Snafus Seen For Medicare Rx Cards

Jeanne Tiller looks down during the showing of husband Dr. George Tiller's autopsy photographs during the trial of Scott Roeder, Wednesday, Jan. 27, 2010, in Wichita, Kan. Roeder, 51, is charged with premeditated, first-degree murder in the May 2009 shooting of Tiller, a Kansas abortion provider.(AP Photo/Mike Hutmacher, Pool)
AP Photo/Mike Hutmacher
Senior citizens can sign up for new Medicare drug discount cards on Monday, a step the Bush administration contends will save an average of 17 percent for name brand drugs and up to 30 percent for generics.

Medicare began posting drug prices on its Web site last week, allowing people to compare the cards and decide which offered the best price on the drugs they use.

Sponsors of the drug cards complained Friday that the Medicare Web site lists some prices wrong. But the top Medicare official defended the accuracy of the site's price comparisons.

"We stand by those prices," said Mark McClellan, administrator of the federal Centers for Medicare and Medicaid Services.

The Medicare Web site is posting the best guaranteed price from drug card sponsors, McClellan said in a telephone interview with The Associated Press. The Web site is managed by DestinationRx, a small, California-based company that Medicare hired without seeking bids.

But several sponsors said it is showing prices different from what they submitted.

"Some are too high. Some are too low," said Craig Fuller, president of the National Association of Chain Drug Stores, a partner in the Pharmacy Care Alliance drug card.

"The site is ultimately going to be very valuable, but there are serious technical problems that need to be addressed," Fuller said.

Medicare is showing prices for prescription drugs that are off by 15 percent to 20 percent, Fuller said.

Officials for three other card sponsors - Medco Health Solutions Inc., United Health Group's AARP card and Walgreens - also reported problems. However, Walgreens spokeswoman Laurie Meyer said technicians determined that the company, not Medicare, was to blame for inaccuracies that led to posted prices for generic drugs that were "noticeably higher" than Walgreens intends to offer.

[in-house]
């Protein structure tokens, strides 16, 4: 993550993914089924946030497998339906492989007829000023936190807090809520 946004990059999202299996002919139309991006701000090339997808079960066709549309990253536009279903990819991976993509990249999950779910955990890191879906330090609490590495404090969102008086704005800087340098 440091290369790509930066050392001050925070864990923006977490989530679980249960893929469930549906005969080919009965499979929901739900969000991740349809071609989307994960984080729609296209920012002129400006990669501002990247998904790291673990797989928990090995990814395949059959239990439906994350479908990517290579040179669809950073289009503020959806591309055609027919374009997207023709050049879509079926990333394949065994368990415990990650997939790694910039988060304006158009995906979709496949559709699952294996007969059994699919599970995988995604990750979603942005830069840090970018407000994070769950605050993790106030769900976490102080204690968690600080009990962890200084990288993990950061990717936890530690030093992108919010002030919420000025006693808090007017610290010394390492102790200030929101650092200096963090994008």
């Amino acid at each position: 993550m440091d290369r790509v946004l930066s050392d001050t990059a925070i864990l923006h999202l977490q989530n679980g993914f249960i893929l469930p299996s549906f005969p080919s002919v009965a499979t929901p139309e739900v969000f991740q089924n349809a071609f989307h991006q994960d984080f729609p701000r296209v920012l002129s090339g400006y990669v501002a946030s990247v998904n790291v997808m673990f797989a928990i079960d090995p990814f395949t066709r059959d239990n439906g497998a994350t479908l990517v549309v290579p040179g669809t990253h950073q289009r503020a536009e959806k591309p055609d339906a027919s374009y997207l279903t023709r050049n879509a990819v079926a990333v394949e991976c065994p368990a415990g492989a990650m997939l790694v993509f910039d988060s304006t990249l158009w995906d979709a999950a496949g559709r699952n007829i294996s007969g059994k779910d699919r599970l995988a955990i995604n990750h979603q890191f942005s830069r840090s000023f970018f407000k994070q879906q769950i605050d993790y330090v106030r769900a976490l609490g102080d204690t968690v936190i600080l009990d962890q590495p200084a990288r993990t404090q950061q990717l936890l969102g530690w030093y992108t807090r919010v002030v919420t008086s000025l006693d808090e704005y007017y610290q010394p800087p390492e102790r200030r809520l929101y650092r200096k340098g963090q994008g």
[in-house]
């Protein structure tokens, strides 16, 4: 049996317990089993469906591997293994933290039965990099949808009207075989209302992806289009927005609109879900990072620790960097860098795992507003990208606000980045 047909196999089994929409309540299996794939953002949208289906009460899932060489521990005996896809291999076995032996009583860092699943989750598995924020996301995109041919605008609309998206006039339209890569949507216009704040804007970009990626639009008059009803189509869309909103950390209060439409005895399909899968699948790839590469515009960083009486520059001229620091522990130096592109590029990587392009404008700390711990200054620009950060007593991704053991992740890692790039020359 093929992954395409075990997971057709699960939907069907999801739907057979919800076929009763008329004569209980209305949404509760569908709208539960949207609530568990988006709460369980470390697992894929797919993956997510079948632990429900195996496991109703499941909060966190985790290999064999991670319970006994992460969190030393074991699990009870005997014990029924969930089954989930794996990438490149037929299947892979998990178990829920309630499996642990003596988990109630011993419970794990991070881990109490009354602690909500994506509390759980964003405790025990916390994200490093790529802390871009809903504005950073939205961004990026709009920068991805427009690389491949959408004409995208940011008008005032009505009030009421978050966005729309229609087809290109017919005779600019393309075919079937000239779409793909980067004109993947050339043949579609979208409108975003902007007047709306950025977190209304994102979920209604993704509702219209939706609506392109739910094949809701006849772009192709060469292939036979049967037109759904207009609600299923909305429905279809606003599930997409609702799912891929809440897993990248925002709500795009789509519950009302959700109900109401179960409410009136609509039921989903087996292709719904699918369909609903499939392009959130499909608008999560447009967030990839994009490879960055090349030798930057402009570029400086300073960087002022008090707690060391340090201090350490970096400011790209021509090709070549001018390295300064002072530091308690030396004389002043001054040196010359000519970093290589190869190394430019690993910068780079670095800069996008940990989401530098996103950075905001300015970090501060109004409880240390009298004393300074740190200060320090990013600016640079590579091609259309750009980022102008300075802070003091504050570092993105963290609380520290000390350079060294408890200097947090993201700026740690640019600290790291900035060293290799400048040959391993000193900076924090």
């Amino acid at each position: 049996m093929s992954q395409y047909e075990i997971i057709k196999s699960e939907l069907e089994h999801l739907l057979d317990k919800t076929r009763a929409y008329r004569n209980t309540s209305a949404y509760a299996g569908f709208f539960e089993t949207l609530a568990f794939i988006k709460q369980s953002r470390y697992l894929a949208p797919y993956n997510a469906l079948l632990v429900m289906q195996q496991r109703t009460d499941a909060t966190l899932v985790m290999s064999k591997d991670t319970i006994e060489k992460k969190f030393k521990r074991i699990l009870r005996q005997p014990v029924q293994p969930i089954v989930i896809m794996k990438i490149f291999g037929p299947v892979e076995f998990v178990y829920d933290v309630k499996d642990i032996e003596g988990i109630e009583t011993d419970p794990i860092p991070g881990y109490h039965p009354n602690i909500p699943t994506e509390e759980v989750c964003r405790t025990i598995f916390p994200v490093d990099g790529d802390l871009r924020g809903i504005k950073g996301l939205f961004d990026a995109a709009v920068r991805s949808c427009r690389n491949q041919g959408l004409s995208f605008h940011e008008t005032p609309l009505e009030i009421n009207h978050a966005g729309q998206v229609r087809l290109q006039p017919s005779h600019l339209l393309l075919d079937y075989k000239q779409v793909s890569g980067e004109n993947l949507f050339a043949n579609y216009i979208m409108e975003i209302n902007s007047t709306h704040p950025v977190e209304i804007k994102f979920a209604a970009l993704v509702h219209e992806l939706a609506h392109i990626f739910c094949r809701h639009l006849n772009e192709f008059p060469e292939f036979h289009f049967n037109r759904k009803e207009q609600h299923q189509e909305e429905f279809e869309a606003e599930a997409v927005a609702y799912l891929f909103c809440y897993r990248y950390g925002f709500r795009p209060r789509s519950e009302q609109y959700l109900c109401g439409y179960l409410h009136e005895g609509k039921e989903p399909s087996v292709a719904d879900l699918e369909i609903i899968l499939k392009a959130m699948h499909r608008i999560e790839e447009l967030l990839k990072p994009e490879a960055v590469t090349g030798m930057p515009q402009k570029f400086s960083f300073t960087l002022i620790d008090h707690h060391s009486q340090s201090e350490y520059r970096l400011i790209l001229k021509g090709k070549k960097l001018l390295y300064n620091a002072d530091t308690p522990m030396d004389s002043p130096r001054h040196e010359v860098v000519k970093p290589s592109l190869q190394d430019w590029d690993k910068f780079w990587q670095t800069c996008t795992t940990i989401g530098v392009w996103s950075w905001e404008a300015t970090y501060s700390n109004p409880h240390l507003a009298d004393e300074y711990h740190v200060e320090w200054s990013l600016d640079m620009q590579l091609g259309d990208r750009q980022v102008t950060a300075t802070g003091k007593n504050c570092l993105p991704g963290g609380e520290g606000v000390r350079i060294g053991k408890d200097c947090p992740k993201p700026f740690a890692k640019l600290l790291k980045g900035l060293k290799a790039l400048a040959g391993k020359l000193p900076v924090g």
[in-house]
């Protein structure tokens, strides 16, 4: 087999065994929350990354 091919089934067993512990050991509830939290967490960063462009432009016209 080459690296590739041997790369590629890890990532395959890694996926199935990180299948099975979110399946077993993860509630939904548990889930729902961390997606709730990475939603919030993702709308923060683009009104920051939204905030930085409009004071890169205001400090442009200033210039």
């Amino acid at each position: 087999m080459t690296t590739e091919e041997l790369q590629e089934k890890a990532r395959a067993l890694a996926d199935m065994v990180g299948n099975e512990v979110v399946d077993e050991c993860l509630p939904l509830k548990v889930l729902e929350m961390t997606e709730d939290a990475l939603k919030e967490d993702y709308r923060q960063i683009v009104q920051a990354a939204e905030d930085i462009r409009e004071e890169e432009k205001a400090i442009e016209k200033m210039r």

The card sponsors said they are concerned that people can begin signing up for cards on Monday based on erroneous information that, in most instances, would put their cards at a disadvantage.

McClellan said Medicare beneficiaries could wait several weeks and still enroll in time to have their cards when they become active on June 1. Medicare is continuing to evaluate applications from card sponsors and still could add cards.

About half of the 40 national and 32 regional cards were included in the initial listing of prescription drug prices. Medicare said it will update the site every Monday. The same information can be obtained by calling Medicare at 1-800-633-4227.

A dozen Democratic senators asked Medicare to allow people 30 days to change cards because so much information is not yet available. Once enrolled, Medicare beneficiaries can only change cards at the end of the year.

McClellan said he does not think a grace period is necessary.

The administration is predicting that the cards will offer significant savings, but critics said seniors can get similar prices, without discounts, through online pharmacies and do even better using Canadian pharmacies.

The discount drug cards were created by last year's prescription drug benefit bill, and the cards will operate from now until the drug benefit kicks in at the beginning of 2006. The card is available to Medicare recipients who do not have prescription drug coverage through Medicaid, and it can cost up to $30 a year to sign up.

Critics say seniors can get similar prices, without discounts, through online pharmacies. They also say the cards aren't fair because the companies can change the discount every week, while seniors are locked into the card they chose for a year.

They say seniors can save even more money by buying their drugs from Canadian pharmacies. However, a Congressional Budget Office report last week found that importing foreign drugs would only slightly reduce U.S. prescription drug spending — by about $40 billion over 10 years, or 1 percent of current spending.